RBP4, which is mainly secreted from adipocytes and hepatocytes, has been suggested to be a central regulator of insulin sensitivity. In animal models, the overexpression of human RBP4 or the injection of recombinant RBP4 induces insulin resistance in mice, whereas RBP4 knockout mice showed enhanced insulin sensitivity [23]. Our results suggest that high plasma RBP4 levels were associated with higher fasting glucose levels, Hb Alc and HOMA index, which was consistent with the animal studies. Furthermore, we also observed a positive association between plasma RBP4 and total cholesterol, LDL cholesterol and triglycerides, but we observed an inverse correlation with HDL cholesterol concentrations in this population. We postulate that the effect of RBP4 on blood lipid concentrations, especially triglycerides, may be mediated through its effect on the metabolism of hepatic fatty acids, which regulates the expression of genes involved in lipid metabolism [24].

In humans, several studies have also shown positive associations between RBP4 and insulin resistance as well as features of MetS [25, 26]. However, several subsequent studies have failed to confirm these associations [27, 28]. In the current study, we found positive associations of RBP4 with traditional metabolic traits and an increased risk of MetS presence. High levels of A-FABP and CRP and low levels of adiponectin are the well-documented risk factors for MetS and its components [2931]. However, the relationship between RBP4 and A-FABP, CRP or adiponectin has not been well addressed because of the controversial reports. Balagopal et al. [32] reported that RBP4 was positively associated with CRP and negatively associated with adiponectin in a small group of obese children; however, no correlation between RBP4 and CRP or adiponectin was observed in another study of 101 hospitalized T2DM patients [33]. With a larger sample size, Qi Q [25] demonstrated a weak inverse correlation between RBP4 and adiponectin levels, but no correlation was detected between RBP4 and CRP levels. In this study, we indeed found a moderate inverse correlation between RBP4 and CRP levels, but no correlation was observed between RBP4 and adiponectin. Interestingly, we observed a positive association between RBP4 and A-FABP. RBP4 and A-FABP are two members of the lipocalin family, which are produced from mature adipocytes. We hypothesize that adipose tissues secrete these two adipocytokines via the same mechanism. More importantly, increased RBP4 per se was an independent risk factor for MetS, even within the lowest A-FABP or CRP quartile or the highest adiponectin quartile. Therefore, it is possible that RBP4 may promote MetS risk through a distinct pathway that does not fully overlap with F-FABP, CRP or adiponectin.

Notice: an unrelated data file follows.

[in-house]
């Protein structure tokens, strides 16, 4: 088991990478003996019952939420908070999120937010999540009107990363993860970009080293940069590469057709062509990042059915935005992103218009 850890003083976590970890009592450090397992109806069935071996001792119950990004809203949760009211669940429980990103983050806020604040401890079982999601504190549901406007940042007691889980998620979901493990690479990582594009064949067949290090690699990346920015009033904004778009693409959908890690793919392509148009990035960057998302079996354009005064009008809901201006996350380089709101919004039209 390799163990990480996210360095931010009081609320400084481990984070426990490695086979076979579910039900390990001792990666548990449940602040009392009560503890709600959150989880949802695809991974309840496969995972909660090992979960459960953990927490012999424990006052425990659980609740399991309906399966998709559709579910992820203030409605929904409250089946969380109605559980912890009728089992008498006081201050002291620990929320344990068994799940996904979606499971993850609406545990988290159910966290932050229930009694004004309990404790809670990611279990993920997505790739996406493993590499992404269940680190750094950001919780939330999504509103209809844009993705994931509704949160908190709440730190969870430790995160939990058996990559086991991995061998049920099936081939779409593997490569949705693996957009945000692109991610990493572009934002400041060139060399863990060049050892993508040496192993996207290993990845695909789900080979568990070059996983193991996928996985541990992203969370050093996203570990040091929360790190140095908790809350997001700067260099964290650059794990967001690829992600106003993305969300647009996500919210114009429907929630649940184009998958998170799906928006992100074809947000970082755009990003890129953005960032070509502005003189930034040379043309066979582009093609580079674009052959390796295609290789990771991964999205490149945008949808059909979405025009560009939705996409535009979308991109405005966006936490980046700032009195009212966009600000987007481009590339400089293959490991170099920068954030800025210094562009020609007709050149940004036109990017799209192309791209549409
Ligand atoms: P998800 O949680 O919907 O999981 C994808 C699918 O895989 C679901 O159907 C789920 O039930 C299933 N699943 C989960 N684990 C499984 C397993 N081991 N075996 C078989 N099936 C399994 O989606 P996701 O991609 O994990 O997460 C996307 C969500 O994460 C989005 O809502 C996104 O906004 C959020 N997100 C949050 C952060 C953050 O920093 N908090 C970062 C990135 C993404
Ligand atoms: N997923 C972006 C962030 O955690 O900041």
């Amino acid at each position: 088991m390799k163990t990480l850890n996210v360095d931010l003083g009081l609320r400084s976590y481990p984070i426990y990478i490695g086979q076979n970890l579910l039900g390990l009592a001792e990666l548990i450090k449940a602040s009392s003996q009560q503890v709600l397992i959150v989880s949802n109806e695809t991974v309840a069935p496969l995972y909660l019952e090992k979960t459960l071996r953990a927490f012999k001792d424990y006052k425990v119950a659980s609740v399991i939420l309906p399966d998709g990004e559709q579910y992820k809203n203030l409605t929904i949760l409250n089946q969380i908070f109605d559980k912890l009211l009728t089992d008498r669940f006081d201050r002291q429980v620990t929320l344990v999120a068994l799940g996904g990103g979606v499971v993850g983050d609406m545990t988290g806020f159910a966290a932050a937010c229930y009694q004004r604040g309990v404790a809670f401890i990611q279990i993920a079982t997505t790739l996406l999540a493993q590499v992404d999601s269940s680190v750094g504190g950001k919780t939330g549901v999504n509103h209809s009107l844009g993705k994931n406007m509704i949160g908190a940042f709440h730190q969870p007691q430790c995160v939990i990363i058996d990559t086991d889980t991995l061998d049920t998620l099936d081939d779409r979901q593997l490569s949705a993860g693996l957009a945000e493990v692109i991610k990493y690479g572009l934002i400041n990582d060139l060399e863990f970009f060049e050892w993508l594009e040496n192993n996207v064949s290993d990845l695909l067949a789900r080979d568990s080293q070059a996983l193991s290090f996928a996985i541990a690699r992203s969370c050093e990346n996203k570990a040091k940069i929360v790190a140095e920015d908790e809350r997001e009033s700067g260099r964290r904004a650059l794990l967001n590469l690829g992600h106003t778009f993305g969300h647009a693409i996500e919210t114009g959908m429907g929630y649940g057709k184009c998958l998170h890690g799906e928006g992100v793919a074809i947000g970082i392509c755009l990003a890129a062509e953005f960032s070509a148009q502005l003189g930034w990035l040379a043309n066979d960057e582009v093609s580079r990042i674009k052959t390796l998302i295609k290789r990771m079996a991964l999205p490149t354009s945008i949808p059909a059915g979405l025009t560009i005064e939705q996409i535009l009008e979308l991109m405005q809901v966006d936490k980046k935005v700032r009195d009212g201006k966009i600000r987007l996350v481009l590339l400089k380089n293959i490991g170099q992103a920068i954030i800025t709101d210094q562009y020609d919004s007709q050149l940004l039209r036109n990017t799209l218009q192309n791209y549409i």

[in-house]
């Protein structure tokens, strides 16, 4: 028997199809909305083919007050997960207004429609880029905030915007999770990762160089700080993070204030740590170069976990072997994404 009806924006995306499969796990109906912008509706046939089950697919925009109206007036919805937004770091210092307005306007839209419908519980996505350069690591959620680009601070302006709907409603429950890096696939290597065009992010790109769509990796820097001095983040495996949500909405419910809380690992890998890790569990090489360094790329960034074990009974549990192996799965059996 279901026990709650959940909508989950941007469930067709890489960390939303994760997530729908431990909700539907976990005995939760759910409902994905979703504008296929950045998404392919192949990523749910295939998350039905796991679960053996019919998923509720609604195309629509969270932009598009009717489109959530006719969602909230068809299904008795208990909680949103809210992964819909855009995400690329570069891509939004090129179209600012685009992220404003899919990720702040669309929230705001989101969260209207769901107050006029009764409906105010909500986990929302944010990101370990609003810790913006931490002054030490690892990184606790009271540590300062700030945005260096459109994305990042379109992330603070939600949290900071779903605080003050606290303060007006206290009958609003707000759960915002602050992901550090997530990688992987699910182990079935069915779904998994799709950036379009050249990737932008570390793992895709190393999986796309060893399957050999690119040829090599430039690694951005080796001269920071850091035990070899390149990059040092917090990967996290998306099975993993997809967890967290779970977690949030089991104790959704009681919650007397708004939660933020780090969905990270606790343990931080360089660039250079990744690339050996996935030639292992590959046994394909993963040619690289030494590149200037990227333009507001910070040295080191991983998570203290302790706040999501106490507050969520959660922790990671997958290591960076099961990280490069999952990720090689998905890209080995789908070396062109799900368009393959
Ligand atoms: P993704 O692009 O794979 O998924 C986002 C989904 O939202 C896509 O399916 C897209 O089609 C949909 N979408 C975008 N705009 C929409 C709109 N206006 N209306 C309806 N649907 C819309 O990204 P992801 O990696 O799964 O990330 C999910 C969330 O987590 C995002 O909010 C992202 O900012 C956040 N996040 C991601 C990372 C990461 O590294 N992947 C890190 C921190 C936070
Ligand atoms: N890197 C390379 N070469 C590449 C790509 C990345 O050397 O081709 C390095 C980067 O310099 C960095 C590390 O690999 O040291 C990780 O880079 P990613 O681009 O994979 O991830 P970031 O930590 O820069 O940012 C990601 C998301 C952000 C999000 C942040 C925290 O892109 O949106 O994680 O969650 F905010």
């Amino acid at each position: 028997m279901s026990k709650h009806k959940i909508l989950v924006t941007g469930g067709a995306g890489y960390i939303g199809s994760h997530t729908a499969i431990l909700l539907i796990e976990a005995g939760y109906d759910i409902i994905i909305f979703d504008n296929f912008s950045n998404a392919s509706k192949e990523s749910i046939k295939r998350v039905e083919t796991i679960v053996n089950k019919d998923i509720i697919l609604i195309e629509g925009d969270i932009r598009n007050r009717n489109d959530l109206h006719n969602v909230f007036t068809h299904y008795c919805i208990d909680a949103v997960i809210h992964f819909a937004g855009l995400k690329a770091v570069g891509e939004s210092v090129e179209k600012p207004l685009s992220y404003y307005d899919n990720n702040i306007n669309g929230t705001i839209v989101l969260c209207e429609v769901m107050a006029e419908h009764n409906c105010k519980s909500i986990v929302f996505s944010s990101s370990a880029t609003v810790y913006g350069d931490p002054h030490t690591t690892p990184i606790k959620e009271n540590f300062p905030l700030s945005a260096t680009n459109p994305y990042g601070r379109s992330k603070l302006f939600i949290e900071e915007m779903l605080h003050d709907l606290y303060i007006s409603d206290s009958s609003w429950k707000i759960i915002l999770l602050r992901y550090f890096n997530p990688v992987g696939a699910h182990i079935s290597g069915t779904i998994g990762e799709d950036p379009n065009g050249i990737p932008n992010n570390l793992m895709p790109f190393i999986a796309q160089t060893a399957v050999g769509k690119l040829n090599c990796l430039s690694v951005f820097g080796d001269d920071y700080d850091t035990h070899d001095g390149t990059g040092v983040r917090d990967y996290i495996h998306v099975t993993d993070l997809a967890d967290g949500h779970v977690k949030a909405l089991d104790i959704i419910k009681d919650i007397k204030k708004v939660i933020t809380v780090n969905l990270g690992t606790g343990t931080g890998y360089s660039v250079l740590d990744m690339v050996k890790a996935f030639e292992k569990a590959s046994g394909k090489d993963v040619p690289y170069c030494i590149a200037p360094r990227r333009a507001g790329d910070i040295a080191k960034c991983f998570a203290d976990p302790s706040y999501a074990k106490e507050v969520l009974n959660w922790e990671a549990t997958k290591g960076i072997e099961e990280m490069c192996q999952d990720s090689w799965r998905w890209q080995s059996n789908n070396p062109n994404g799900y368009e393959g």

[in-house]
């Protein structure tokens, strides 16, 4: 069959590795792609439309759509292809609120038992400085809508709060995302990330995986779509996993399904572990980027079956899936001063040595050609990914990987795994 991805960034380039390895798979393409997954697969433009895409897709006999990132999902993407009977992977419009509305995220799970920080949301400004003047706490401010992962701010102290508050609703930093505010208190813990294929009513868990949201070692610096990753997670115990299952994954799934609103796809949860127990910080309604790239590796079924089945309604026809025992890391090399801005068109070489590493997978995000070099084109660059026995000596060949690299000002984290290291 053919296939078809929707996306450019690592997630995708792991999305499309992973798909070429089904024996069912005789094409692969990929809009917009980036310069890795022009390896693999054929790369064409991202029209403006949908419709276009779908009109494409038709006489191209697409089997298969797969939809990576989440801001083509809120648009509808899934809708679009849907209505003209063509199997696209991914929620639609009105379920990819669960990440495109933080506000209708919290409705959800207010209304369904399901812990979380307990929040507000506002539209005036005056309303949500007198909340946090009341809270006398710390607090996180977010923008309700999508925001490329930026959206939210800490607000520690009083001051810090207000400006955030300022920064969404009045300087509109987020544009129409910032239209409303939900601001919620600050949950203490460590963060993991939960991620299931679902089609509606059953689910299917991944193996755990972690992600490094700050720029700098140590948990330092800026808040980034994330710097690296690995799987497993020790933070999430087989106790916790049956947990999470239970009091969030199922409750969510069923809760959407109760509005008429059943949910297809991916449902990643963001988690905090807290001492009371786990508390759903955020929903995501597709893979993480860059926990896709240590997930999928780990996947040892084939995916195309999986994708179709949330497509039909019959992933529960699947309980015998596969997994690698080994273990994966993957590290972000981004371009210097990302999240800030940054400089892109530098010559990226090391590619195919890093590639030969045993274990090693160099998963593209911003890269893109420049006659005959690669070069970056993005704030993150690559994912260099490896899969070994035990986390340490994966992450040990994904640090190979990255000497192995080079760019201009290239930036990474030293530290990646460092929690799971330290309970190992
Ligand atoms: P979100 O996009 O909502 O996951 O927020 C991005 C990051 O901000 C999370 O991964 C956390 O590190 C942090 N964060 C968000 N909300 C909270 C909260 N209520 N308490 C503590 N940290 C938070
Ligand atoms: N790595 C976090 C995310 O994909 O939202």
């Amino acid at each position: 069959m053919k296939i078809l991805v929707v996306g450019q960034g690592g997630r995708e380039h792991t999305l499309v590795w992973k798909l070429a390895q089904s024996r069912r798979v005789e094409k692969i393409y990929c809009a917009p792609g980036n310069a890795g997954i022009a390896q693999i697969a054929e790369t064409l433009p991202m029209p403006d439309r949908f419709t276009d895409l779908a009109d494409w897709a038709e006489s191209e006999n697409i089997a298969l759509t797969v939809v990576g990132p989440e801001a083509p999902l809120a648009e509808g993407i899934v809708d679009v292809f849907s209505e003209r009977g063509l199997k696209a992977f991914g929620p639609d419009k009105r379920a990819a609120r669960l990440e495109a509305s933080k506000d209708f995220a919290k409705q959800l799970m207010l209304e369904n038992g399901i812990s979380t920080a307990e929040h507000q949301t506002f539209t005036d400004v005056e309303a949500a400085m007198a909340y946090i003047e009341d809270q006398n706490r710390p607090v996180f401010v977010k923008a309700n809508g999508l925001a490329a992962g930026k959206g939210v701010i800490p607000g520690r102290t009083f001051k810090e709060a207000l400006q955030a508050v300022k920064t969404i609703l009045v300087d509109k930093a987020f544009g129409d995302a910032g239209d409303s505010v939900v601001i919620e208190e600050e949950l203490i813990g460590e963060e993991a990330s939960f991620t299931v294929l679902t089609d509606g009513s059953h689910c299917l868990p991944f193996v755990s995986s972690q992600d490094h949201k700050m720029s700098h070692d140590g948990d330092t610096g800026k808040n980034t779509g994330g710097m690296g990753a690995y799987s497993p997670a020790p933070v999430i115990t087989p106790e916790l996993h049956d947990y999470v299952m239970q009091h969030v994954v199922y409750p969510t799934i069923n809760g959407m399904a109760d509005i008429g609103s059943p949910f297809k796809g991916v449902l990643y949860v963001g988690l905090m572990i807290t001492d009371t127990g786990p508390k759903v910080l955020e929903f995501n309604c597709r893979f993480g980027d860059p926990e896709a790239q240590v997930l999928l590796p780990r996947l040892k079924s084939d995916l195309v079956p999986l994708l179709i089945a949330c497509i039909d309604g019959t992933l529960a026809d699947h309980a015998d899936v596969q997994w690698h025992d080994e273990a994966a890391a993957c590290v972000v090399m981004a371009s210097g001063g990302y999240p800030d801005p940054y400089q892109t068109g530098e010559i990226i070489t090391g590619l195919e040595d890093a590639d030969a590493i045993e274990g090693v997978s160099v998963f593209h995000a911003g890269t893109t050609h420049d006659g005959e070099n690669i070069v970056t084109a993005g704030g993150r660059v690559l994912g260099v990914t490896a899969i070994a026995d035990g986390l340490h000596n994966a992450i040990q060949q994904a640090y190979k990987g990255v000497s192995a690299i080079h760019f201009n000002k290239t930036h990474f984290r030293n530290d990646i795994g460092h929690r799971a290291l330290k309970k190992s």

The obese condition and MetS are accompanied by low-grade chronic inflammation, which is characterized by an increased expression of inflammatory cytokines and infiltration of immune cells in adipocytes [34]. The inflammatory response promotes the activation of transcriptional factors and pro-inflammatory cytokines, which can lead to an unresolved inflammatory response associated with an inhibition of insulin signaling and a high risk for cardiovascular events [35]. In the present study, we observed a strong correlation between RBP4 levels and elevated inflammatory markers, including IL-6, MCP-1 and TNF-α; this correlation has been well documented to play an important role in the initiation and development of inflammatory effects in adipose tissue. Thus, our results identified proinflammatory markers may be a critical link between RBP4 and the pathogenesis of MetS.

Accumulating evidence also supports the important role that oxidative stress plays in MetS-related manifestations [36]. In this study, higher plasma RBP4 levels were significantly associated with higher serum 8-iso PGF2-α and 13-HODE, which suggests that a higher RBP4 status may contribute to oxidative damage. Both 8-iso PGF2-α and 13-HODE are major products of the peroxidation of unsaturated fatty acids and were shown to be reliable markers for oxidative stress [37, 38]. Thus, the association of RBP4 with systematic oxidative stress markers in humans may explain the possible mechanism of a high RBP4 status on metabolic disorders in humans.